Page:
Candidates for Wichita City Council have filed campaign finance reports, and the filings illustrate the need for campaign finance reform in Wichita and Kansas.
Two incumbents, both who have indicated their intent to run in the spring elections, received campaign contributions in 2012 from two sources: A group of principals and executives of Key Construction, and another group associated with theater owner Bill Warren.
The incumbent candidates receiving these contributions are Wichita City Council Member James Clendenin (district 3, southeast and south Wichita) and Wichita City Council Member Lavonta Williams (district 1, northeast Wichita).
Except for $1.57 in unitemized contributions to Clendenin, these two groups accounted for all contributions received by these two incumbents.
Those associated with Key Construction gave a total of $7,000. Williams received $4,000, and $3,000 went to Clendenin.
Those associated with Warren gave $5,000, all to Clendenin.
So do these two groups have an extraordinarily keen interest in Wichita city government that’s not shared by anyone else?
Yes they do, and it’s not benevolent. Both have benefited from the cronyism of the Wichita City Council, in particular members Williams and Clendenin.
Here’s one example, perhaps the worst. In August 2011 the council voted to award Key Construction a no-bid contract to build the parking garage that is part of the Ambassador Hotel project, now known as Block One. The no-bid cost of the garage was to be $6 million, according to a letter of intent. Later the city decided to place the contract for competitive bid. Key Construction won the bidding, but for a price $1.3 million less.
Both Williams and Clendenin voted for this no-bid contract that was contrary to the interests of taxpayers. They didn’t vote for this reluctantly. They embraced it.
Last summer Williams and Clendenin, along with the rest of the council, participated in a decision to award the large contract for the construction of the new Wichita airport to Key Construction, despite the fact that Key was not the low bidder. The council was tasked to act in a quasi-judicial manner, to make decisions whether discretion was abused or whether laws were improperly applied.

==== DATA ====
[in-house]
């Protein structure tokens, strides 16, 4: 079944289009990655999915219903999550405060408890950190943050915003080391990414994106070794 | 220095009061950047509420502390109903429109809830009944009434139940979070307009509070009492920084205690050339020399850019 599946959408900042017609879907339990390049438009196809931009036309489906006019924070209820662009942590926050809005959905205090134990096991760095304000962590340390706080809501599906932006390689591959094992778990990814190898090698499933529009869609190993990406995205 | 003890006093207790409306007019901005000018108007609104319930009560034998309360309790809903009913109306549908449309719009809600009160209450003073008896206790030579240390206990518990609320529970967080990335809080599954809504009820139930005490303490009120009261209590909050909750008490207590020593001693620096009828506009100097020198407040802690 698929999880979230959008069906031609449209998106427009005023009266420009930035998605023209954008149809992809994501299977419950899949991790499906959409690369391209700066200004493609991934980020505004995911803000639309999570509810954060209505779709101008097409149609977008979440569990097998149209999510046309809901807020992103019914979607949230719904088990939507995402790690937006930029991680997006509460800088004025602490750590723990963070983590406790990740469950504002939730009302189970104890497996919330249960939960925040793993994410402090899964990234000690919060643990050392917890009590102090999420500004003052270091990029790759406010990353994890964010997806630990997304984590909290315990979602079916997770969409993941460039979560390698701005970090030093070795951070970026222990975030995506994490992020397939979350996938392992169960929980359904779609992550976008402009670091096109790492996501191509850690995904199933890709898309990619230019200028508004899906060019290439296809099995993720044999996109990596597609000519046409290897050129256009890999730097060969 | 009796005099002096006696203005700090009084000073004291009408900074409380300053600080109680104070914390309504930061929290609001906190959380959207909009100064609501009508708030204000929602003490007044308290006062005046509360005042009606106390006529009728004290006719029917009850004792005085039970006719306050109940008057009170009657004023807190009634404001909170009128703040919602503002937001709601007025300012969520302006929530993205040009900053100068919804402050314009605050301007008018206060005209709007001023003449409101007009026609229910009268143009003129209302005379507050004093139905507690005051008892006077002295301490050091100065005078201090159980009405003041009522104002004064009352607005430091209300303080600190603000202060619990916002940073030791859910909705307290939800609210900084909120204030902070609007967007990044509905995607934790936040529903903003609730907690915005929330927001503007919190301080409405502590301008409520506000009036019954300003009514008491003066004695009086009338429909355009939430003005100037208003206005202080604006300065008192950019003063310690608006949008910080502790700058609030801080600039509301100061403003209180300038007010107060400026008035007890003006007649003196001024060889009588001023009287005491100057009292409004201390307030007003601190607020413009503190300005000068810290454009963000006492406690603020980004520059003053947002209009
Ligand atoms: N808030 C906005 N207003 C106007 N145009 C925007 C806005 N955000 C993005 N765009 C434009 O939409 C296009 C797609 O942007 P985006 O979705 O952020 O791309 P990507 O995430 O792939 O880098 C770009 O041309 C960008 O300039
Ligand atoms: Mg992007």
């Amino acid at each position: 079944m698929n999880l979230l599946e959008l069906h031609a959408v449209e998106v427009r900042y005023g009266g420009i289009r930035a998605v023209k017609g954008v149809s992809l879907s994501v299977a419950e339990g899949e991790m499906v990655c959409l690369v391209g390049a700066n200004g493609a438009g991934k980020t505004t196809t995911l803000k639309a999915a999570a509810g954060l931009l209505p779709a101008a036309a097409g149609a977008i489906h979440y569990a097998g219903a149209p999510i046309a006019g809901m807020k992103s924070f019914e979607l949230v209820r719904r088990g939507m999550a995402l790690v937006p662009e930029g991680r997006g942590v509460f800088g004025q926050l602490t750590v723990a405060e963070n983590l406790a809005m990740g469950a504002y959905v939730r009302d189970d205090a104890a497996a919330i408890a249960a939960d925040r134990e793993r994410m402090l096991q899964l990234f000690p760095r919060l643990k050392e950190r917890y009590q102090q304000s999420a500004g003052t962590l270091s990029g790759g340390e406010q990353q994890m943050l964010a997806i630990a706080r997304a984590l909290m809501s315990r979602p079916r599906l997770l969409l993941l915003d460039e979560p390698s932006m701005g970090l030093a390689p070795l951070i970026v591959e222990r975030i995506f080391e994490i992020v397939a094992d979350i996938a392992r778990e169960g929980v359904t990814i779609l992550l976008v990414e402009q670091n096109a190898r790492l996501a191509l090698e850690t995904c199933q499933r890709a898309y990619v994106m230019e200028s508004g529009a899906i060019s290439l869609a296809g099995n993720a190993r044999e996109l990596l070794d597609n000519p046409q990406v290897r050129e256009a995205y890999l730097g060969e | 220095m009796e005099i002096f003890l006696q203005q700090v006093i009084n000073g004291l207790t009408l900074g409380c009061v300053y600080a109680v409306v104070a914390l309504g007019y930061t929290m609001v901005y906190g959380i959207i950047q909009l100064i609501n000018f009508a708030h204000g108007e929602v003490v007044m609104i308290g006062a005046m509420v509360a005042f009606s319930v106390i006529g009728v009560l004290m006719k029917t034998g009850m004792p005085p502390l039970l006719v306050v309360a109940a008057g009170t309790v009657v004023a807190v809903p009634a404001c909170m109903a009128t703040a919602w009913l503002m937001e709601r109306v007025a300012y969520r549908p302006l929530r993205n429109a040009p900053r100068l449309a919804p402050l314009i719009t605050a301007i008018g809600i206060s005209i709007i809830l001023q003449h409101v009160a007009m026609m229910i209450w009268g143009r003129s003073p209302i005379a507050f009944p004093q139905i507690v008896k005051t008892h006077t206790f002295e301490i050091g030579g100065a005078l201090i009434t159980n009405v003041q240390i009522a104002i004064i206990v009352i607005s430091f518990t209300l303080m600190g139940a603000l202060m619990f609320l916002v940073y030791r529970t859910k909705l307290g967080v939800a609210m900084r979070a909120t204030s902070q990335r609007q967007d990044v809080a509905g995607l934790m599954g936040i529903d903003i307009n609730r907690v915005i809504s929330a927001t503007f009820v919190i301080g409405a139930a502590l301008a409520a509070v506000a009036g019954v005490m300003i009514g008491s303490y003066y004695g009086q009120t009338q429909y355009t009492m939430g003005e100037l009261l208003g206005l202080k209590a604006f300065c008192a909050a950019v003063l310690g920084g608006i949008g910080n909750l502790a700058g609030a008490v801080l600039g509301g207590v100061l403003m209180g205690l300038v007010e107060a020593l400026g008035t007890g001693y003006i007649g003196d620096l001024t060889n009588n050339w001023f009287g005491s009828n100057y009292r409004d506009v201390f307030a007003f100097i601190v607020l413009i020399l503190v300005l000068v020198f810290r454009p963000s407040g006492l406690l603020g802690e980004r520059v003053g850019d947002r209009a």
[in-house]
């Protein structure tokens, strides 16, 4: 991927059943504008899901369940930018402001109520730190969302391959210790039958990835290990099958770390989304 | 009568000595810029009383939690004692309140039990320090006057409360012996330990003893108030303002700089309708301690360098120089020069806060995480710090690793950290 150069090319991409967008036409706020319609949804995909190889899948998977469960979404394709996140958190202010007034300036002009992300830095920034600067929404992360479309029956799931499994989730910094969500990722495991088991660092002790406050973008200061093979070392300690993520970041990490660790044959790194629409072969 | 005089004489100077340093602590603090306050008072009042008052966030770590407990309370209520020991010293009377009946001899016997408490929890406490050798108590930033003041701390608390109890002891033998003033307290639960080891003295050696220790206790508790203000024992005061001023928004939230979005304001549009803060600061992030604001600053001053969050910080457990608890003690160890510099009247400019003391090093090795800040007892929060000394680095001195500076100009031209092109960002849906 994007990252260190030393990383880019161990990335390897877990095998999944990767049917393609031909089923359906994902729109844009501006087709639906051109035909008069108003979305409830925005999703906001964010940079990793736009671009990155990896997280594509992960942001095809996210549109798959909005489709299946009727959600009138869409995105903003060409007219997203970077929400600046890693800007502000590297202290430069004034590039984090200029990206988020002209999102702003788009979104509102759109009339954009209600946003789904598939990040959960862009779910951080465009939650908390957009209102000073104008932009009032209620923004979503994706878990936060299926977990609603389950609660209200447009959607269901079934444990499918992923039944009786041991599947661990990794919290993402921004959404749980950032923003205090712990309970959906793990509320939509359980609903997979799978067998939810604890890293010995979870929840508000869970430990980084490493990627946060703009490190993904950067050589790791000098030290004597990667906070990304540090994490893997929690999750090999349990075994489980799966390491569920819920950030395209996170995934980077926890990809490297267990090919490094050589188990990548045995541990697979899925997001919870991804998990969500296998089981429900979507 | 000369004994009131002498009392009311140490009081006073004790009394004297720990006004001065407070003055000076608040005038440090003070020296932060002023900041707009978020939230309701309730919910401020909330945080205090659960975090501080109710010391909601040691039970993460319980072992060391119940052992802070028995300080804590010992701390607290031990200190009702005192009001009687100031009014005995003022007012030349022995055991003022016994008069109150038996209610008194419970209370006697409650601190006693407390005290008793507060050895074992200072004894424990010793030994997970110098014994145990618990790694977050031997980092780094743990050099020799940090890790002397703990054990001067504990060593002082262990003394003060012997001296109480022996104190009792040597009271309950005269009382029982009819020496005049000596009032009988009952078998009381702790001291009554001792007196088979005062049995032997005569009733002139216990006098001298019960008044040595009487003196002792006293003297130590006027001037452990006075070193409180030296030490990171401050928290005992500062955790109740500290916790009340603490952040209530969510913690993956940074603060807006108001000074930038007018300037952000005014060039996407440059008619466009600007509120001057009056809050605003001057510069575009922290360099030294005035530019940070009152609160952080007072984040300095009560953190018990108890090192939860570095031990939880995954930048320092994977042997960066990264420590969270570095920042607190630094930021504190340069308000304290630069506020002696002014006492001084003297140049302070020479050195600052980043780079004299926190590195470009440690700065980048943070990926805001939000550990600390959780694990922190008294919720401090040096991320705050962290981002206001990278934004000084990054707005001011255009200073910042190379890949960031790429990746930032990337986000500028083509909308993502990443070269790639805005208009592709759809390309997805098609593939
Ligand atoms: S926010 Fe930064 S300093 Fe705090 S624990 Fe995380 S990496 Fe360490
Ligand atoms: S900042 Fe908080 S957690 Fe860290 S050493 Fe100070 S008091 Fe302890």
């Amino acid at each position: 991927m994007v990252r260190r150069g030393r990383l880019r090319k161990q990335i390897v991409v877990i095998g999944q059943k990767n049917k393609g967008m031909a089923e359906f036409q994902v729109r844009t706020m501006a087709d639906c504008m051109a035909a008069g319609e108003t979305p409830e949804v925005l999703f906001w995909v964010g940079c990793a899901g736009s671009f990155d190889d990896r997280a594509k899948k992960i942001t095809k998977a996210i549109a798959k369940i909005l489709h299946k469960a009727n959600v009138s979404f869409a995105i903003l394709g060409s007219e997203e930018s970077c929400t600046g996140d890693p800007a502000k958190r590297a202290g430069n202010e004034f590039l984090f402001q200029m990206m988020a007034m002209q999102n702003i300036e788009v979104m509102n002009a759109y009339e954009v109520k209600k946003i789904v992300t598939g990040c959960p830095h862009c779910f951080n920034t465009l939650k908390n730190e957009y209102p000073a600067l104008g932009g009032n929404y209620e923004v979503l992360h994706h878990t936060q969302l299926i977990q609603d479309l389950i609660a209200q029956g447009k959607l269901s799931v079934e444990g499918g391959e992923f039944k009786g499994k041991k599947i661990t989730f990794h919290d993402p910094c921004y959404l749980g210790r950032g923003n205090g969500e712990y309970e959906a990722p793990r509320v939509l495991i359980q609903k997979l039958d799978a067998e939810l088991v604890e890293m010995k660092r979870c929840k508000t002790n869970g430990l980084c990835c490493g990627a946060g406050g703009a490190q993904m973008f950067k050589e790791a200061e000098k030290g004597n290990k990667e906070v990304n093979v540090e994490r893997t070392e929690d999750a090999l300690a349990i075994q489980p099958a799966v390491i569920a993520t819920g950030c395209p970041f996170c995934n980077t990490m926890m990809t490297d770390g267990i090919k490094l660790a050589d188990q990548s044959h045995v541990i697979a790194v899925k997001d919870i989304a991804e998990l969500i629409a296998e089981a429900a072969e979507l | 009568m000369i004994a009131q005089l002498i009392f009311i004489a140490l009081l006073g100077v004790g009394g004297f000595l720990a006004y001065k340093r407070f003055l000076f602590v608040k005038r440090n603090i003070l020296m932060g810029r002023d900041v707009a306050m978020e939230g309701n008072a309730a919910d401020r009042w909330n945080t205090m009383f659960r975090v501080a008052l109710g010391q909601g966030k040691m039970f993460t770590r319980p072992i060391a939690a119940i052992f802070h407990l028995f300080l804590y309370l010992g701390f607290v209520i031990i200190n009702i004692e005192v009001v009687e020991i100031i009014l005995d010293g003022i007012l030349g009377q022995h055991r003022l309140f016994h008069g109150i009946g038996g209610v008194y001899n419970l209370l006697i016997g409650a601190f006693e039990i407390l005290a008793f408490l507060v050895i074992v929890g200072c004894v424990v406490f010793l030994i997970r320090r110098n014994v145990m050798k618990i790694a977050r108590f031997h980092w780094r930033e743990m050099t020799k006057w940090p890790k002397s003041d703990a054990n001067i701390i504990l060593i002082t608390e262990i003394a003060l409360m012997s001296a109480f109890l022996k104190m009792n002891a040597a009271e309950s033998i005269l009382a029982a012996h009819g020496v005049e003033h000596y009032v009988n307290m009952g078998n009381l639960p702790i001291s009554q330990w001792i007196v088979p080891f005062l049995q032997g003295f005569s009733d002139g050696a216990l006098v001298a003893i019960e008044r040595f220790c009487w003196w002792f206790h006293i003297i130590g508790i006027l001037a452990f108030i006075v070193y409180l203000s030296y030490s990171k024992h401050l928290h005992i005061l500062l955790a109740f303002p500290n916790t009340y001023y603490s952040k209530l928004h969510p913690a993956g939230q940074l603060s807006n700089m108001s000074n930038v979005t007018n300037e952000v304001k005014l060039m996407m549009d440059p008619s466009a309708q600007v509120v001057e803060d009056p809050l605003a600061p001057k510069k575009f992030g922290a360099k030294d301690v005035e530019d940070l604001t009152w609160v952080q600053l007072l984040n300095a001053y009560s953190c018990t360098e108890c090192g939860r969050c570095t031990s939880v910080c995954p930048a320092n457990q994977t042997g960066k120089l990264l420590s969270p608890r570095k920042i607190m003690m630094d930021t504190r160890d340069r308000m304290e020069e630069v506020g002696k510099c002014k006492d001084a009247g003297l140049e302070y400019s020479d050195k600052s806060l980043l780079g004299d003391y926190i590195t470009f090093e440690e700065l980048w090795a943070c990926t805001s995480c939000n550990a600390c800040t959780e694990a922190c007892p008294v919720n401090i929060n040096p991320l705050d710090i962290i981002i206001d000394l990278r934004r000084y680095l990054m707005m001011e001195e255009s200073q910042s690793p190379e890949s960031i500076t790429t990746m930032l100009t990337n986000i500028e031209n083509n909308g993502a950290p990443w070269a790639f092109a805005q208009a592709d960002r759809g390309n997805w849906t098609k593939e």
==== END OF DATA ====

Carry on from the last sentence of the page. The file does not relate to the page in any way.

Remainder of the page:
Judges shouldn’t preside over decisions that hugely enrich their significant campaign contributors. No matter what the merits of the case, this is bad government.
Did Key’s political involvement and campaign contributions play a role in the council awarding the company a no-bid garage contract and the airport contract? Key Construction executives and their spouses are among a small group who routinely make maximum campaign contributions to candidates. These candidates are both liberal and conservative, which rebuts the presumption that these contributions are made for ideological reasons, that is, agreeing with the political positions of candidates. Instead, Key Construction and a few others are political entrepreneurs. They seek to please politicians and bureaucrats, and by doing so, receive no-bid contracts and other benefits. This form of cronyism is harmful to Wichita taxpayers, as shown by the Ambassador Hotel garage.
Warren and his business partners have received largess from the council, too. In 2008 (before Clendenin joined the council) the Wichita City Council approved a no- and low-interest loan to Bill Warren and his partners. Reported the Wichita Eagle: “Wichita taxpayers will give up as much as $1.2 million if the City Council approves a $6 million loan to bail out the troubled Old Town Warren Theatre this week. That’s because that $6 million, which would pay off the theater’s debt and make it the only fully digital movie theater in Kansas, would otherwise be invested and draw about 3 percent interest a year.”
Wichita’s need for campaign finance reform
The campaign finance reports of Williams and Clendenin reinforce and spotlight the need for campaign finance reform in Wichita and Kansas.
When it is apparent that a “pay-to-play” environment exists at Wichita City Hall, it creates a toxic and corrosive political and business environment. Companies are reluctant to expand into areas where they don’t have confidence in the integrity of local government. Will I find my company bidding against a company that made bigger campaign contributions than I did? If I don’t make the right campaign contributions, will I get my zoning approved? Will my building permits be slow-walked through the approval process? Will my projects face unwarranted and harsh inspections? Will my bids be subjected to microscopic scrutiny?
We need laws to prohibit Wichita city council members from voting on or advocating for decisions that enrich their significant campaign contributors. Citizens are working on this initiative on several fronts. Some find the actions of these candidates so distasteful and offensive that they are willing to take to the streets to gather thousands of signatures to force the Wichita City Council to act in a proper manner.
That huge effort shouldn’t be necessary. Why not? The politicians who accept these campaign contributions say it doesn’t affect their voting, and those who give the contributions say they don’t give to influence votes.
If politicians and contributors really mean what they say, there should be no opposition to such a “pay-to-play” law. Citizens should ask the Wichita City Council to pass a campaign finance reform ordinance that prohibits voting to enrich significant campaign contributors.